Manila Welcomes Tycho!
After the high noon sun, the boys of Tycho arrived from Japan to sit down and chat with the Philippine media. Scott Hansen together with his band mates Zac Brown, Rory O’Connor and Joe Davancens were welcomed at the Solaire Resort and Casino for a cozy press conference. Here are some of the questions and answers we were able to gather.
On your previous LPs, you’ve been playing alone. How does it work for you with having a band right now?
It’s actually made it a lot easier, and more comfortable. It’s also added to the show. It feels more visceral, and makes it more enjoyable. The whole idea behind Awake was to take what we do live and take that energy and translate it into a record.
Compared to your previous releases, Awake has noticeable changes on your style. What can you say about that?
Right on the dive, Zac and I started working together in a writing capacity. We hooked up with Rory and started playing deconstructed songs. We played it differently live than on the record. That’s what we wanted to accomplish with Awake. There was a definite shift in energy and focus. We spent a lot of time at the end of the process on the arrangements, stripping things down and making the ideas more concise.
Is there any similarity in the process when you create music and graphic design? Do they complement each other during the process?
Yeah, absolutely. There are big parallels. I don’t see a big difference between the processes. The software might change, but really it’s about layering and experimenting. It’s a process of trying new things. There’s a big overlap there. At the end of the day, they’re telling two sides to the same story. They’re different facets of a bigger picture.
What do you think is the most challenging part of the process?
When we work in the studio we try to capture live instrumentation—the drums, particularly, and amps. That kind of stuff. Real-world stuff. Once you get it into a computer, you can chop away. The real world stuff is difficult. Working within the context of a band has added a new component. In Awake, that’s the time we spent the most on: working on arrangements, production, and live material.
Can you describe your reception of your Asian audience? Is there any difference from how they perceive you guys?
It’s been very respectful. In Singapore and Kuala Lumpur, there were seated shows, like theaters. There’s a very quiet kind of respectful show. They show their appreciation between the songs, but then in some places, people are just going kinda crazy. We’ve been overwhelmed. It’s been amazing.
How did you translate your music into a live performance, and how did you subsequently plan it out to make it so organic-like?
We usually spend a lot of time before the Awake tours stripping everything down, and figuring what we could recreate in live instrumentation. With Rory, a lot of his stuff is the original drumming, so that was a little easier, but mostly me and Zac, we had to translate what we’ve done in the studio to make it sound it as much as the record as we could, but at the same time we wanted to change a little, so people are experiencing something different in the shows.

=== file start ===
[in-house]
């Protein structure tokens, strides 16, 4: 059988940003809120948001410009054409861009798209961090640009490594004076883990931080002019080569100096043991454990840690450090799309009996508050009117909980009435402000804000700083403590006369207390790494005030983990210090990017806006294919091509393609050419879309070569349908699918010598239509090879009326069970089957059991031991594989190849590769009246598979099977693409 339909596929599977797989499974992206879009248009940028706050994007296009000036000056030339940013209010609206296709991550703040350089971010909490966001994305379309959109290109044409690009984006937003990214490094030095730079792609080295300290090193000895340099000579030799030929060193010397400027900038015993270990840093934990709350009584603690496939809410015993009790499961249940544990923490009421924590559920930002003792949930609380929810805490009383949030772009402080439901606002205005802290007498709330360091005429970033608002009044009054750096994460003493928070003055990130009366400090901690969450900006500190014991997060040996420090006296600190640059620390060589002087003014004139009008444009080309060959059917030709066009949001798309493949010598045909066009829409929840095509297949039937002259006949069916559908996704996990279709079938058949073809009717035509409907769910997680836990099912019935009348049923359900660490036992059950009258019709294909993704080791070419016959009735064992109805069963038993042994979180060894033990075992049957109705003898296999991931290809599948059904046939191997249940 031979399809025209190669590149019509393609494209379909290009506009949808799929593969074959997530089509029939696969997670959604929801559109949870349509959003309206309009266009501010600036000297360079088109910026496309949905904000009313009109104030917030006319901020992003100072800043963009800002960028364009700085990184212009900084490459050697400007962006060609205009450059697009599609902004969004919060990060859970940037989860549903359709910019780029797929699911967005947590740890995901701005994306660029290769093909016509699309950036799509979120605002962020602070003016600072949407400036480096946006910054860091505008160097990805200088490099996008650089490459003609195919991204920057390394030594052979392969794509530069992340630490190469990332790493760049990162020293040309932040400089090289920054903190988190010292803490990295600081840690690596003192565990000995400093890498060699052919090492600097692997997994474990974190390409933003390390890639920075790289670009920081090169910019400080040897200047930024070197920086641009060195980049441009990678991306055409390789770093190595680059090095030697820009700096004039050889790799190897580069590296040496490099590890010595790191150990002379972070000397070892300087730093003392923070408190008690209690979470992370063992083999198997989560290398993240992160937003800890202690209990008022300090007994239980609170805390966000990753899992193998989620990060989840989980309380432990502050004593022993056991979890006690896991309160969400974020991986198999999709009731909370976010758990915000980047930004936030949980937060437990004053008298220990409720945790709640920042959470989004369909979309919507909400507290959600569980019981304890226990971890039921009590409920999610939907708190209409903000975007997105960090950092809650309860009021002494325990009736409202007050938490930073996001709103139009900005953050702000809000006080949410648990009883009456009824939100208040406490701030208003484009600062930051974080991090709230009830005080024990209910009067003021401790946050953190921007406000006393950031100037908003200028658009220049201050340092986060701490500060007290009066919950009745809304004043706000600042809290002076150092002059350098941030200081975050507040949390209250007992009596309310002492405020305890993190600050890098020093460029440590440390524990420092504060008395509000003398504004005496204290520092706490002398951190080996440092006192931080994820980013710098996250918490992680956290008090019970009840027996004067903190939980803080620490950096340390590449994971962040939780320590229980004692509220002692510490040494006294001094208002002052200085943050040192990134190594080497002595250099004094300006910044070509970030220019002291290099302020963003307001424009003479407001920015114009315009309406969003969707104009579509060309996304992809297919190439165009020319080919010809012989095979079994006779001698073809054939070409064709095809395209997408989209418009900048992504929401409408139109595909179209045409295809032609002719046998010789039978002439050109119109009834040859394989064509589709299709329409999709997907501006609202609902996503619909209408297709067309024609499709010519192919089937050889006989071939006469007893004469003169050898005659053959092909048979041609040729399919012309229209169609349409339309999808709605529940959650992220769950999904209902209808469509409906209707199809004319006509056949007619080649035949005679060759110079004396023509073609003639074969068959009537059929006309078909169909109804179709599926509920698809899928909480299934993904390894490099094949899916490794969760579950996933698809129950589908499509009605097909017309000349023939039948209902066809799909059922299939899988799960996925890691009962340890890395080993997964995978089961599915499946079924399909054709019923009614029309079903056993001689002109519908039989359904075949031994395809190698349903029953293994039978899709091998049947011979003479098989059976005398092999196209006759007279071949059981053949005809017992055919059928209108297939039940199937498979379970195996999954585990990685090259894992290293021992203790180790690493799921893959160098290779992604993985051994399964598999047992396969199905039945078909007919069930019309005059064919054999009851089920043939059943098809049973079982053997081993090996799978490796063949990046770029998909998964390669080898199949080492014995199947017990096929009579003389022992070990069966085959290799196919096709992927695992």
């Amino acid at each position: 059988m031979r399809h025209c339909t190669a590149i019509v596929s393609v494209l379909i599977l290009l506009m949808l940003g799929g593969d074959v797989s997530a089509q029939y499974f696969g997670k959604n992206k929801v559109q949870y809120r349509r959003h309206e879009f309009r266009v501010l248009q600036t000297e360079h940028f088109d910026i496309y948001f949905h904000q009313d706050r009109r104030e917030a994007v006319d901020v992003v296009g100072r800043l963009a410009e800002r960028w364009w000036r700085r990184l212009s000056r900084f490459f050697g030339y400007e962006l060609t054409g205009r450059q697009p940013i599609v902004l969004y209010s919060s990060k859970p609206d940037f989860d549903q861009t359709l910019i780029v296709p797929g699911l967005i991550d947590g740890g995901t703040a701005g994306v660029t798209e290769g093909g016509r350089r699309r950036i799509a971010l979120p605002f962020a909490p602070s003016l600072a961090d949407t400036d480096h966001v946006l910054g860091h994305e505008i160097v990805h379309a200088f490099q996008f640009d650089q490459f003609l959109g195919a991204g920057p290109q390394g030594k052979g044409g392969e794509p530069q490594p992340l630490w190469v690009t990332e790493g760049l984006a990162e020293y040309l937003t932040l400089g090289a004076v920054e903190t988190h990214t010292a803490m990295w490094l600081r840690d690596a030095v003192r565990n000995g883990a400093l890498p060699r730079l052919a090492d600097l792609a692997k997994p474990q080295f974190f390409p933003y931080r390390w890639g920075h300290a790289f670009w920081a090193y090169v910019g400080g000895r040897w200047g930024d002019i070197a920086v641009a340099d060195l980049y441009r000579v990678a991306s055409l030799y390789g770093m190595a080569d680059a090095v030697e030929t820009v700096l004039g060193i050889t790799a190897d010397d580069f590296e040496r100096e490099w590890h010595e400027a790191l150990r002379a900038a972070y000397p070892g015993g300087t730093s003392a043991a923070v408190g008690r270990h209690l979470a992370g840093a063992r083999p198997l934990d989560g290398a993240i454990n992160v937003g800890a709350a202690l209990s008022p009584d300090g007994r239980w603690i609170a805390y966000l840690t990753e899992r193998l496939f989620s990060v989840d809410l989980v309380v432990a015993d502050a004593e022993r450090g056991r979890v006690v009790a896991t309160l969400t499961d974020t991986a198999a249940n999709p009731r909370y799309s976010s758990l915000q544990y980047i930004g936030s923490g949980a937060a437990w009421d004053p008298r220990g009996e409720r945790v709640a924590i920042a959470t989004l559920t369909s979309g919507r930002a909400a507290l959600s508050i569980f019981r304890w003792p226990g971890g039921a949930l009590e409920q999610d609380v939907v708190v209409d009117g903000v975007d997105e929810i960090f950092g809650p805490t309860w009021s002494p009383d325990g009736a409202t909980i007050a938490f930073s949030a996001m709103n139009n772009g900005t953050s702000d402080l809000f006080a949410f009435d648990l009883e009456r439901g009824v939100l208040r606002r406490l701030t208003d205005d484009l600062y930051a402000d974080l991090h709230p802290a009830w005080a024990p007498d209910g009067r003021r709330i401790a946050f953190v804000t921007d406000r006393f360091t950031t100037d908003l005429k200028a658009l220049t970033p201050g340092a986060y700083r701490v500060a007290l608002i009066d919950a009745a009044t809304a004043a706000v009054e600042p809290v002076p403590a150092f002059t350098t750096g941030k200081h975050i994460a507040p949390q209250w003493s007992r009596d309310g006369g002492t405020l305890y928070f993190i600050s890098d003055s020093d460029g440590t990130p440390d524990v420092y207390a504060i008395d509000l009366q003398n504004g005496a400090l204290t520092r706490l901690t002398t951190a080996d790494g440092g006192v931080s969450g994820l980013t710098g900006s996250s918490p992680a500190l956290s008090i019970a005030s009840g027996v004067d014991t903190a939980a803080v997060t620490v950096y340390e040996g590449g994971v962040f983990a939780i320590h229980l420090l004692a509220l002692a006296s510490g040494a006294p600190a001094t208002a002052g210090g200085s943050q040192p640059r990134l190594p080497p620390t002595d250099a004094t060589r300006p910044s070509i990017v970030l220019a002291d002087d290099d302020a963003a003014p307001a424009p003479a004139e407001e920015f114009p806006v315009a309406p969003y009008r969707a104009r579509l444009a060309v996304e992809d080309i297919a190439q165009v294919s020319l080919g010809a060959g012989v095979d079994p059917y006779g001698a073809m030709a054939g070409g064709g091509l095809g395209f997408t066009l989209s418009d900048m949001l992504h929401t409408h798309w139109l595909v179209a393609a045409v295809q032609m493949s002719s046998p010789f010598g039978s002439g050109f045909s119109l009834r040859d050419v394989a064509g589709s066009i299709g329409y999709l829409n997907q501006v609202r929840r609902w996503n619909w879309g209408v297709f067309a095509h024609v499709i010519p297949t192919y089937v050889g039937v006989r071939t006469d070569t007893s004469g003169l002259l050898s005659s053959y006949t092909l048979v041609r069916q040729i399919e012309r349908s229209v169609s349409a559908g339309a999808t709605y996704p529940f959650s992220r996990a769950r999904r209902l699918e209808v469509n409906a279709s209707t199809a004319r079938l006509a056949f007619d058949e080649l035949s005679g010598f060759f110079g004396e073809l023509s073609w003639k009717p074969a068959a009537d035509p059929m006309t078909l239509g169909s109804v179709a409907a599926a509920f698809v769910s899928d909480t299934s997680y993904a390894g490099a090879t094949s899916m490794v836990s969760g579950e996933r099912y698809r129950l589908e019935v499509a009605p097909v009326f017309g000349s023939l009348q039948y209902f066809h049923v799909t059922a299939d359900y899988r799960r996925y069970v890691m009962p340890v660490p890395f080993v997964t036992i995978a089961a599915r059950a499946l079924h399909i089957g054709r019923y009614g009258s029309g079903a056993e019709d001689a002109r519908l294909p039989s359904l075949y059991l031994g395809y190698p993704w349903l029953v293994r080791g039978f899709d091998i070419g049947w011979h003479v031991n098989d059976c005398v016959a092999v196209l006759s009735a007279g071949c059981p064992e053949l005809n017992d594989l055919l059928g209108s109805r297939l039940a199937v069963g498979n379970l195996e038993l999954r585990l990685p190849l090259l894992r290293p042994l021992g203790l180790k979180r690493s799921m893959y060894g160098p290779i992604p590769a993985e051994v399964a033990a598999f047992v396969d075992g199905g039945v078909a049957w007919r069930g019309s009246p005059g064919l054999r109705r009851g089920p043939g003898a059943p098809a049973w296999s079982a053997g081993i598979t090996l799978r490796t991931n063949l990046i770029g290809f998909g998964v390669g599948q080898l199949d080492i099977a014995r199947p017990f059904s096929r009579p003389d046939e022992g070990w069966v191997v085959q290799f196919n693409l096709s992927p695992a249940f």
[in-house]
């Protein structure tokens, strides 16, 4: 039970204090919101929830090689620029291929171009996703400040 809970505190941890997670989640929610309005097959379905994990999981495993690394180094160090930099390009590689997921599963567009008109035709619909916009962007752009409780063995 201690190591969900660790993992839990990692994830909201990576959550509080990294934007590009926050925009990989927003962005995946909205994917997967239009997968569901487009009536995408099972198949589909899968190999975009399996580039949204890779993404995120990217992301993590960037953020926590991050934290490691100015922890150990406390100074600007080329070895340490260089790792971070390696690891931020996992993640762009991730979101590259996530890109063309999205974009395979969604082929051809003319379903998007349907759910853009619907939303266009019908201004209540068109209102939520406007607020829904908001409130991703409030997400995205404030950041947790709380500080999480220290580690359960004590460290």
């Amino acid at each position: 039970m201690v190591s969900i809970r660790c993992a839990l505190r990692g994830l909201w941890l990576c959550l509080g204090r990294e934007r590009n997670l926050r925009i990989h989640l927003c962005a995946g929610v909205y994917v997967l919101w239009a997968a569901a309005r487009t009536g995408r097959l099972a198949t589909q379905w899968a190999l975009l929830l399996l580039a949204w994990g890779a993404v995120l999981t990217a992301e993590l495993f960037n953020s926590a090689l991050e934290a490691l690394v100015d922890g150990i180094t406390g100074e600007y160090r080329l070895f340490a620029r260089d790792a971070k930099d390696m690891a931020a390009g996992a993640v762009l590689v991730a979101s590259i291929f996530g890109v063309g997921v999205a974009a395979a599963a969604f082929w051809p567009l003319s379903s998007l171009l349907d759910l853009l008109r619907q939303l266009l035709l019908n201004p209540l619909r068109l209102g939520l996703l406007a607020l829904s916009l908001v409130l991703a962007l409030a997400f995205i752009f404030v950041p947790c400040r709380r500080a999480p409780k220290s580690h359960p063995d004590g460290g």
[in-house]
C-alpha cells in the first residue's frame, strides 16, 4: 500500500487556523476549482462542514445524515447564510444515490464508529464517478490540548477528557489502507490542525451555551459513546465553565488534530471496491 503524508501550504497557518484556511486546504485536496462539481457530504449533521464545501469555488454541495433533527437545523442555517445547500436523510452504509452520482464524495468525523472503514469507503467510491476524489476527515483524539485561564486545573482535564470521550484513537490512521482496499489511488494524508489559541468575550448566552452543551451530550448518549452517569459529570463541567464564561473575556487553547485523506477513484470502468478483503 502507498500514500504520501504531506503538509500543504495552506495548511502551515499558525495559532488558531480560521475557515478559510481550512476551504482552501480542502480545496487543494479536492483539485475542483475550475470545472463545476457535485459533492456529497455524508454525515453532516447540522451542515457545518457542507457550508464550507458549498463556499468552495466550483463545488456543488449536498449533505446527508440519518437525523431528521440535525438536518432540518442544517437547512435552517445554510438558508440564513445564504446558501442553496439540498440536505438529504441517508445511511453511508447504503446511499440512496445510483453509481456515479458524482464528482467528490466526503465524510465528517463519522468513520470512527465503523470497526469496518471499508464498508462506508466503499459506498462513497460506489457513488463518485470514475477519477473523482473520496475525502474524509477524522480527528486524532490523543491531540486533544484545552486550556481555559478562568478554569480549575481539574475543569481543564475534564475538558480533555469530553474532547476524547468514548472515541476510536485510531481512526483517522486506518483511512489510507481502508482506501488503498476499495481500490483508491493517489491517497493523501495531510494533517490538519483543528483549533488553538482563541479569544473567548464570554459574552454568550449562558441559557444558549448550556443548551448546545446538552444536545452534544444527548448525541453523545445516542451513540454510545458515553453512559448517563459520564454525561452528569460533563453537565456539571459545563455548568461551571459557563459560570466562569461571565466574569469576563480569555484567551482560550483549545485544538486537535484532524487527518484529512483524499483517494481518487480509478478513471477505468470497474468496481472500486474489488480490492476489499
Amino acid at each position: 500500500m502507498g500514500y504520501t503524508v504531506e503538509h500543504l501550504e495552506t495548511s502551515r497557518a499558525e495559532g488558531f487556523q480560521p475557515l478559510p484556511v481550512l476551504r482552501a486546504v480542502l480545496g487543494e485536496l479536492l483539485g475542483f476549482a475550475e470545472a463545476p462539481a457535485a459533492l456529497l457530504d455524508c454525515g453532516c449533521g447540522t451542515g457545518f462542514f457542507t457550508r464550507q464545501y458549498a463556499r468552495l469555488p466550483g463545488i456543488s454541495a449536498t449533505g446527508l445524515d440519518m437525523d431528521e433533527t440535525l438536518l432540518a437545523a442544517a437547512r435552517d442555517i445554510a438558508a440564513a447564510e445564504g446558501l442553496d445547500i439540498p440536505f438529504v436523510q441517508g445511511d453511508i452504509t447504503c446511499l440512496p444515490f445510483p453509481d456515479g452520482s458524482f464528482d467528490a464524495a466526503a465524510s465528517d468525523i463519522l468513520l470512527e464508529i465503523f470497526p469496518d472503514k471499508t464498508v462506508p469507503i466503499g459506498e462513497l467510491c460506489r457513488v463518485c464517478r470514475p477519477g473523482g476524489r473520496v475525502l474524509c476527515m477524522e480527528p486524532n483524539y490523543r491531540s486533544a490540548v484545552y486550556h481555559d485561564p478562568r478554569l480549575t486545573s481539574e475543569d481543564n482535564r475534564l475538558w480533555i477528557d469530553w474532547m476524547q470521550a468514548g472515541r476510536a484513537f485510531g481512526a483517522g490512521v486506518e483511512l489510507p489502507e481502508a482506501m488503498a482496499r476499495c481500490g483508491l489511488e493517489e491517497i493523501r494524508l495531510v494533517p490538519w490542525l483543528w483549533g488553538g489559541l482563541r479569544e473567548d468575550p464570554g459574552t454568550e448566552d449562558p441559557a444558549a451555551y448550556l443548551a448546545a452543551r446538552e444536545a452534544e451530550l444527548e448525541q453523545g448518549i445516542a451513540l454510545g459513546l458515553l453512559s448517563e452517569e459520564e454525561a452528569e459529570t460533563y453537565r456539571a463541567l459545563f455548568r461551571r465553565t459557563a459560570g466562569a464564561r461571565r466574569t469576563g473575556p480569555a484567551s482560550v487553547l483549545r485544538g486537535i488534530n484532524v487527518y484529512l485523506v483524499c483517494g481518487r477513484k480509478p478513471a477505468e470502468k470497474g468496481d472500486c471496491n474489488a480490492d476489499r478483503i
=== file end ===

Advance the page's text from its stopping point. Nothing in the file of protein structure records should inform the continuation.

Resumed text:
In Reddit AMA, you mentioned you find high deserts inspiring. Would love to hear you elaborate.
As a kid, me and my family spent a lot of time traveling around the Western United States, so that was always at the core of how I experienced nature—in those open spaces. When we started touring a lot after Dive, we started seeing a lot more of that, and I think that brought me full circle from when I was a kid to revisiting that with the work. That’s where Awake was aesthetically at least for me, was about is to try and capture the way you feel when you’re in those open spaces.
I noticed that you create different posters for each city. How do you come up with them?
That’s why I try to wait until I’m close to that place to create them, so I get some sense of what it’s going to be like, and get inspired by it. It’s subjective on one level because it’s my personal experience wherever I have to be. It might be external things or something within that environment. Usually, it’s whatever comes to mind at that time, and also any preconceived notions I’ve had about that place.
How did you come up with the poster for the Philippines?
I knew it was warm and that it was close to the equator. The sun is always the central element in my work visually. I knew I wanted to incorporate that in some way. The gold texture is something that immediately occurred to me, and the aqua just felt like what my idea of here was. It may or may not have any foundation in reality, but for me, that’s what came out when I tried to visualize.
Thank you. We’re excited to watch you play tomorrow.
Thank you too. We’re excited too.
As the conference came to a close, Scott gave a shout out to Filipinos, inviting them to come to his show, “Hope to see you. We really appreciate everybody for welcoming us to the Philippines!”
Catch Tycho live tonight at The Theater, Solaire Resort, and be part of the Tycho Awake World Tour Manila. You can still get tickets at Ticketworld!
Audio transcribed by Isabel R. Matias. Questions came from the different Philippine media groups, and a few Twitter submissions.
Izzy Matias is an avid concertgoer with a penchant for the arts. Though she is soon completing a business degree, she immerses herself in the creative world: music, fine arts, literature and photography.
Follow Izzy on Twitter @izzmatias